A recent incident in my company reminded of a really important maxim for effectively managing people; be hard on the problem, not on the person. If you have the right people getting hard on the problem it can help drive the desired behaviour that you want and need.
But getting hard on the people can be demoralising and in fact drive behaviours you don’t want.
Getting hard on the person, making it personal, can feel like an attack, and no one likes that.
Getting hard on the problem, while showing you believe in the person, allows the person to step up and be great.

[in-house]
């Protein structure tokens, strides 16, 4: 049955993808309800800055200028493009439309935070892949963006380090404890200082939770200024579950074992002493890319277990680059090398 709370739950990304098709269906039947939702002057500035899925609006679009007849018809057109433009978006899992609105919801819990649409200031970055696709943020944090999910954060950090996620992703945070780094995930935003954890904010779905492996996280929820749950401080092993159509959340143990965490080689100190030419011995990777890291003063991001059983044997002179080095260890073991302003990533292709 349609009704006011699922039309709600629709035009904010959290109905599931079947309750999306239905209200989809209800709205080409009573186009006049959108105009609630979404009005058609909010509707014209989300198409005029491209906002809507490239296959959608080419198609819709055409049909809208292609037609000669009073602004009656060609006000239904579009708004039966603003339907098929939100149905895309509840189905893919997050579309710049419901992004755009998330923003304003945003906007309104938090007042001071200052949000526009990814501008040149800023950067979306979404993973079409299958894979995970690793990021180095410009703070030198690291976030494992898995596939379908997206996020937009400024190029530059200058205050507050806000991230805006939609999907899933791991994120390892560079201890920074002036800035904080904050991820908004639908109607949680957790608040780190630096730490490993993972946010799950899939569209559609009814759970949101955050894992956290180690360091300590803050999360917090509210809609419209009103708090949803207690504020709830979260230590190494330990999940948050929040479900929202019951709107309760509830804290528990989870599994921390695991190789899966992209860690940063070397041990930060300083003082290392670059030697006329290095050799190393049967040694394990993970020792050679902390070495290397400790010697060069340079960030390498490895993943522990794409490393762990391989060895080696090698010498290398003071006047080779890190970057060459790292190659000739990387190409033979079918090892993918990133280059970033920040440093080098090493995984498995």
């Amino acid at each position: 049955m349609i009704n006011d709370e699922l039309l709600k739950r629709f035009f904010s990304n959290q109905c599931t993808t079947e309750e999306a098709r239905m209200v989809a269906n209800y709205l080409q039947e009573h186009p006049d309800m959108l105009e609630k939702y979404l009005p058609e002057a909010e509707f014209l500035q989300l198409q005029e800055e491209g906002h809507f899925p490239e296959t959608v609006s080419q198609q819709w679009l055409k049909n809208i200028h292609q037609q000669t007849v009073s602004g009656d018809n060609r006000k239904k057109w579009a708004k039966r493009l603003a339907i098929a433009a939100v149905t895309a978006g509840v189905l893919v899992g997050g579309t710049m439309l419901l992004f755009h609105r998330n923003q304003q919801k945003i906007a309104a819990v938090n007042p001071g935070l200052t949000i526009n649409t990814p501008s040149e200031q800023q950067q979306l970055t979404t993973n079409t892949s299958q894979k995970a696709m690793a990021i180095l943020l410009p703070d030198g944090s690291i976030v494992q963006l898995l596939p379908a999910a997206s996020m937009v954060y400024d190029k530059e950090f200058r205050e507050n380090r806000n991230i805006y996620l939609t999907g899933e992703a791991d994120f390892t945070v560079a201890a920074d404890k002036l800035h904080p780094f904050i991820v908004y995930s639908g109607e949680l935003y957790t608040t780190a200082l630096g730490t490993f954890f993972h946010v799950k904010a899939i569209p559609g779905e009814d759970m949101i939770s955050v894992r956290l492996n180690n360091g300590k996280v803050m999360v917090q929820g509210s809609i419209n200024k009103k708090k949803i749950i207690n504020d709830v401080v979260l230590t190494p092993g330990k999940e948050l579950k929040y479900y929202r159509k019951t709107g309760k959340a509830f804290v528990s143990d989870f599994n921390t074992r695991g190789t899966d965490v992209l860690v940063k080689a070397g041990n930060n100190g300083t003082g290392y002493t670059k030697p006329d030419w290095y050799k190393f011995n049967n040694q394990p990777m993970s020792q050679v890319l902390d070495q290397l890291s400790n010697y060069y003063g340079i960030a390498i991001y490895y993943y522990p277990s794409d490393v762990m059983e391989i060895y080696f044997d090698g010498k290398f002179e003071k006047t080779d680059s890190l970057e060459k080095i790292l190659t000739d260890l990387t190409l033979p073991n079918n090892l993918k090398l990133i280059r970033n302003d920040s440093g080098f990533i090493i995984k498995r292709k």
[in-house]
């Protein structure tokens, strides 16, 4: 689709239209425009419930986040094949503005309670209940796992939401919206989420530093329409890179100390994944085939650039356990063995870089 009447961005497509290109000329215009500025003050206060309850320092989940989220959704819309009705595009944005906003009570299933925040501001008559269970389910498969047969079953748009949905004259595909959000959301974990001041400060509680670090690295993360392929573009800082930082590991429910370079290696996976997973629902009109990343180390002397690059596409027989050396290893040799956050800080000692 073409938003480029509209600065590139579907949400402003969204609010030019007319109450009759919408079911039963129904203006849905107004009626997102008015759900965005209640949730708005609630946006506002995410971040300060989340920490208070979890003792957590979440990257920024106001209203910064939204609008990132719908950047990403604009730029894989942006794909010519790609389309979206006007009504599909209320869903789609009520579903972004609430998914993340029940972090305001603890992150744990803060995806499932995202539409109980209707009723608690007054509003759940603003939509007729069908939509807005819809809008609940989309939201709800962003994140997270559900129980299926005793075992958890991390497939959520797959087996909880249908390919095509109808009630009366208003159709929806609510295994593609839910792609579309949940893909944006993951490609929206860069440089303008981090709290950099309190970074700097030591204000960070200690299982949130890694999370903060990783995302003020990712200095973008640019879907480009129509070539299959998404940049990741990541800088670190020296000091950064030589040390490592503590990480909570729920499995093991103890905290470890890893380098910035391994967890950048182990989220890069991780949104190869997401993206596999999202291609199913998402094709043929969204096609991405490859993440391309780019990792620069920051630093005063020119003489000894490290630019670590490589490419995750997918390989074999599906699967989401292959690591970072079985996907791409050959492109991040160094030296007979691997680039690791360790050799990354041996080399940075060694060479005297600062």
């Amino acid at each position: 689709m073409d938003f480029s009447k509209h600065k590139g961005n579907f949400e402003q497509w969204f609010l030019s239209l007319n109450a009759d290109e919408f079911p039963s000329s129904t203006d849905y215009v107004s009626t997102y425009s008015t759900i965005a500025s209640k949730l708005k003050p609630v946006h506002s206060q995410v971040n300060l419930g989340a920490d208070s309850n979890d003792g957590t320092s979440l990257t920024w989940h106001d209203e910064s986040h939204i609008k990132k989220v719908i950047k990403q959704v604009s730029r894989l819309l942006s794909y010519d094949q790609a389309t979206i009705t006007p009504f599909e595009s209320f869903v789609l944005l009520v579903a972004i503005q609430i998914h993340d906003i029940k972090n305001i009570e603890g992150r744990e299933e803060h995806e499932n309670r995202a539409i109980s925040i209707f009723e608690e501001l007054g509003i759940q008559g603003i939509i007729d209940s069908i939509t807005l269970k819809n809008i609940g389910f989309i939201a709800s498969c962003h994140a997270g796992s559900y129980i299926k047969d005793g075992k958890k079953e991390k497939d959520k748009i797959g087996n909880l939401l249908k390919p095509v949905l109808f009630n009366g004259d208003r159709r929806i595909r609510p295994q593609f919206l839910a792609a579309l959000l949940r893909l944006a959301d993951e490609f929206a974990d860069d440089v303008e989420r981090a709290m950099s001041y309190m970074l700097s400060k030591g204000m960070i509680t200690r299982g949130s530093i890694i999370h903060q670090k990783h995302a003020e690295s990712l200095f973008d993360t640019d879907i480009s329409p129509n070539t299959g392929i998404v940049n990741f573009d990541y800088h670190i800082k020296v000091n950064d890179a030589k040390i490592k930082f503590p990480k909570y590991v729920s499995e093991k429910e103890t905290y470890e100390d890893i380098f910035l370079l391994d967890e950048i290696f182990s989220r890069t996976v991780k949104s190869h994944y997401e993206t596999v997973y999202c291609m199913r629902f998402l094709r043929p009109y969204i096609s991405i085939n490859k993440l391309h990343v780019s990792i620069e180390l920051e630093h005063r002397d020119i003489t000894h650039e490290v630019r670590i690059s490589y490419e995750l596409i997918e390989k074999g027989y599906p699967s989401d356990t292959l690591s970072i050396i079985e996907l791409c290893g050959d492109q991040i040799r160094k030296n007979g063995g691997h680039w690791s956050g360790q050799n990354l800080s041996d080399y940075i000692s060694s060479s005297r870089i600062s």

Recently I had an interaction with someone in a business I own.
Recently we were making a major decision in MedRecruit for a very important leadership role in the recruitment team.
If you go to almost any personal development or business seminar, the presenters will share stories of failure leading to triumph.
It’s not a shop, it’s not online, it’s not Amazon or eBay or Trademe.
Survival isn’t necessary.
Is it meeting specification?
“You don’t choose the life of being an entrepreneur, it chooses you,” is something I found myself saying to a young entrepreneur the other day.
Dissatisfaction is a common state for entrepreneurs.
Fear of failure is a common reason many people don’t start things.
Failure is inevitable.